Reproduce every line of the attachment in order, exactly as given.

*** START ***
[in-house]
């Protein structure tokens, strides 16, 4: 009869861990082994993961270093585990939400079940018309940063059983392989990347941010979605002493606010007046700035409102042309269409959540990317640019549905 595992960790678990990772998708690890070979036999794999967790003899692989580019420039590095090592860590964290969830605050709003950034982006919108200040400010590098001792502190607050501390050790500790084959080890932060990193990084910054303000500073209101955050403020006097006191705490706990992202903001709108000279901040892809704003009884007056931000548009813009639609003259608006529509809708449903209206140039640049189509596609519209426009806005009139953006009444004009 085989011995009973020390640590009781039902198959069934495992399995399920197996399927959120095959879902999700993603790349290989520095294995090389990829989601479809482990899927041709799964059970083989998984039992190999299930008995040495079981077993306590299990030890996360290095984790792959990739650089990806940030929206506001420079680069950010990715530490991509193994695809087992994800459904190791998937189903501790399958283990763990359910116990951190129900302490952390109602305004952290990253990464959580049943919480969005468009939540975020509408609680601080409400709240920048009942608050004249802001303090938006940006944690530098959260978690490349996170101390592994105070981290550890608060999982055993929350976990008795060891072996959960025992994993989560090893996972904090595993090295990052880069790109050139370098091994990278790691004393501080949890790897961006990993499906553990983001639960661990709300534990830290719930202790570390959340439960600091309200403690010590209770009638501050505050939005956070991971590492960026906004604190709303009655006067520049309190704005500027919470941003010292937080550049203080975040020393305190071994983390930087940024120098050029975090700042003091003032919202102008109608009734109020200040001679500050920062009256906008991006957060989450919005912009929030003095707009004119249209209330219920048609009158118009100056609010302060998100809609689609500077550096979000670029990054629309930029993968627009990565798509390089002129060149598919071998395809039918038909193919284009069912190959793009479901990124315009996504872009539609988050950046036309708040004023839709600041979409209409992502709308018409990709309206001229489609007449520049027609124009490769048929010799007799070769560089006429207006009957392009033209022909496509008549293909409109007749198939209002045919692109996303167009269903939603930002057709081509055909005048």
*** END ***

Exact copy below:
[in-house]
């Protein structure tokens, strides 16, 4: 009869861990082994993961270093585990939400079940018309940063059983392989990347941010979605002493606010007046700035409102042309269409959540990317640019549905 595992960790678990990772998708690890070979036999794999967790003899692989580019420039590095090592860590964290969830605050709003950034982006919108200040400010590098001792502190607050501390050790500790084959080890932060990193990084910054303000500073209101955050403020006097006191705490706990992202903001709108000279901040892809704003009884007056931000548009813009639609003259608006529509809708449903209206140039640049189509596609519209426009806005009139953006009444004009 085989011995009973020390640590009781039902198959069934495992399995399920197996399927959120095959879902999700993603790349290989520095294995090389990829989601479809482990899927041709799964059970083989998984039992190999299930008995040495079981077993306590299990030890996360290095984790792959990739650089990806940030929206506001420079680069950010990715530490991509193994695809087992994800459904190791998937189903501790399958283990763990359910116990951190129900302490952390109602305004952290990253990464959580049943919480969005468009939540975020509408609680601080409400709240920048009942608050004249802001303090938006940006944690530098959260978690490349996170101390592994105070981290550890608060999982055993929350976990008795060891072996959960025992994993989560090893996972904090595993090295990052880069790109050139370098091994990278790691004393501080949890790897961006990993499906553990983001639960661990709300534990830290719930202790570390959340439960600091309200403690010590209770009638501050505050939005956070991971590492960026906004604190709303009655006067520049309190704005500027919470941003010292937080550049203080975040020393305190071994983390930087940024120098050029975090700042003091003032919202102008109608009734109020200040001679500050920062009256906008991006957060989450919005912009929030003095707009004119249209209330219920048609009158118009100056609010302060998100809609689609500077550096979000670029990054629309930029993968627009990565798509390089002129060149598919071998395809039918038909193919284009069912190959793009479901990124315009996504872009539609988050950046036309708040004023839709600041979409209409992502709308018409990709309206001229489609007449520049027609124009490769048929010799007799070769560089006429207006009957392009033209022909496509008549293909409109007749198939209002045919692109996303167009269903939603930002057709081509055909005048």